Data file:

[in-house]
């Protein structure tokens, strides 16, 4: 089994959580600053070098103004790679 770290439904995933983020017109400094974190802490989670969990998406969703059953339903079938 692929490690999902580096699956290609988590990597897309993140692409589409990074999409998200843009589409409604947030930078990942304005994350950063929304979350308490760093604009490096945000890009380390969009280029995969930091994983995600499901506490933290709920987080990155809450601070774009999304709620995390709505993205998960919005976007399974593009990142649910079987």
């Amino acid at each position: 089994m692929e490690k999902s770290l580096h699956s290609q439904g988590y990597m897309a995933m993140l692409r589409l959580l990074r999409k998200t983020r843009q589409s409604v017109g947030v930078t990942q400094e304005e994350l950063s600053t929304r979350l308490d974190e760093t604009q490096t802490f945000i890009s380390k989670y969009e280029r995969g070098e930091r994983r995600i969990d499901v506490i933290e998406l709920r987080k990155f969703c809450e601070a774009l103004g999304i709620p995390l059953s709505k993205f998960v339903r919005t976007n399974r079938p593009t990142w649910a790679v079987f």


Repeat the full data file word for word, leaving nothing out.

[in-house]
């Protein structure tokens, strides 16, 4: 089994959580600053070098103004790679 770290439904995933983020017109400094974190802490989670969990998406969703059953339903079938 692929490690999902580096699956290609988590990597897309993140692409589409990074999409998200843009589409409604947030930078990942304005994350950063929304979350308490760093604009490096945000890009380390969009280029995969930091994983995600499901506490933290709920987080990155809450601070774009999304709620995390709505993205998960919005976007399974593009990142649910079987």
């Amino acid at each position: 089994m692929e490690k999902s770290l580096h699956s290609q439904g988590y990597m897309a995933m993140l692409r589409l959580l990074r999409k998200t983020r843009q589409s409604v017109g947030v930078t990942q400094e304005e994350l950063s600053t929304r979350l308490d974190e760093t604009q490096t802490f945000i890009s380390k989670y969009e280029r995969g070098e930091r994983r995600i969990d499901v506490i933290e998406l709920r987080k990155f969703c809450e601070a774009l103004g999304i709620p995390l059953s709505k993205f998960v339903r919005t976007n399974r079938p593009t990142w649910a790679v079987f």